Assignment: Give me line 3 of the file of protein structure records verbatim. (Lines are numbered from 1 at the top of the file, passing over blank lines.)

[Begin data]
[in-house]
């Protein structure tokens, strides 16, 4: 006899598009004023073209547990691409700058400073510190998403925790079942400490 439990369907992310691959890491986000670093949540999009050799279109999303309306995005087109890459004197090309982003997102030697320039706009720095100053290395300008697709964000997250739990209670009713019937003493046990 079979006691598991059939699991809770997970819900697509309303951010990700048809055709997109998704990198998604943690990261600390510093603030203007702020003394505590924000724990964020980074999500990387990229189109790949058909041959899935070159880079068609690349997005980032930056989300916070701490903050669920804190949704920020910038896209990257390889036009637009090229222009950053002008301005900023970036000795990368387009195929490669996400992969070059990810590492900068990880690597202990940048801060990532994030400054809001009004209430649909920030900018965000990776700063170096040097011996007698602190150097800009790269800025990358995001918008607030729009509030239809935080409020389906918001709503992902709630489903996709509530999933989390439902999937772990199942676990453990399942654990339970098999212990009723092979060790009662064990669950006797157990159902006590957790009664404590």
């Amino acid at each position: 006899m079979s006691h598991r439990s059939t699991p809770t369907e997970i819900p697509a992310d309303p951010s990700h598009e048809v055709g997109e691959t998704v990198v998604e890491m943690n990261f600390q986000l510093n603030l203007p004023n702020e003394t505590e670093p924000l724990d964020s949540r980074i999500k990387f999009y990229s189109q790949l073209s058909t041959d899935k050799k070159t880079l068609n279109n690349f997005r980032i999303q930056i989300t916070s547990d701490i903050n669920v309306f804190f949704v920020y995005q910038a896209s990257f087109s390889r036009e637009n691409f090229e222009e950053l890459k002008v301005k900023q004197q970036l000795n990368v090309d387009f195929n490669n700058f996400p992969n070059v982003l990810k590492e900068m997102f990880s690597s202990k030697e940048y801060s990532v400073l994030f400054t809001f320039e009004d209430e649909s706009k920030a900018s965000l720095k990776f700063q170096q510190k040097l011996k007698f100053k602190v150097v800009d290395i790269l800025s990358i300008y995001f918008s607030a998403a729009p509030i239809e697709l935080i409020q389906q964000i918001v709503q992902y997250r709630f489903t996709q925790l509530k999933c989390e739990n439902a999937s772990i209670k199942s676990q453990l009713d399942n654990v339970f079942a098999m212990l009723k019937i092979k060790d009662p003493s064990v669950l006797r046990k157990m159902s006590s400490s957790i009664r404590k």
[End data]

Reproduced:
């Amino acid at each position: 006899m079979s006691h598991r439990s059939t699991p809770t369907e997970i819900p697509a992310d309303p951010s990700h598009e048809v055709g997109e691959t998704v990198v998604e890491m943690n990261f600390q986000l510093n603030l203007p004023n702020e003394t505590e670093p924000l724990d964020s949540r980074i999500k990387f999009y990229s189109q790949l073209s058909t041959d899935k050799k070159t880079l068609n279109n690349f997005r980032i999303q930056i989300t916070s547990d701490i903050n669920v309306f804190f949704v920020y995005q910038a896209s990257f087109s390889r036009e637009n691409f090229e222009e950053l890459k002008v301005k900023q004197q970036l000795n990368v090309d387009f195929n490669n700058f996400p992969n070059v982003l990810k590492e900068m997102f990880s690597s202990k030697e940048y801060s990532v400073l994030f400054t809001f320039e009004d209430e649909s706009k920030a900018s965000l720095k990776f700063q170096q510190k040097l011996k007698f100053k602190v150097v800009d290395i790269l800025s990358i300008y995001f918008s607030a998403a729009p509030i239809e697709l935080i409020q389906q964000i918001v709503q992902y997250r709630f489903t996709q925790l509530k999933c989390e739990n439902a999937s772990i209670k199942s676990q453990l009713d399942n654990v339970f079942a098999m212990l009723k019937i092979k060790d009662p003493s064990v669950l006797r046990k157990m159902s006590s400490s957790i009664r404590k």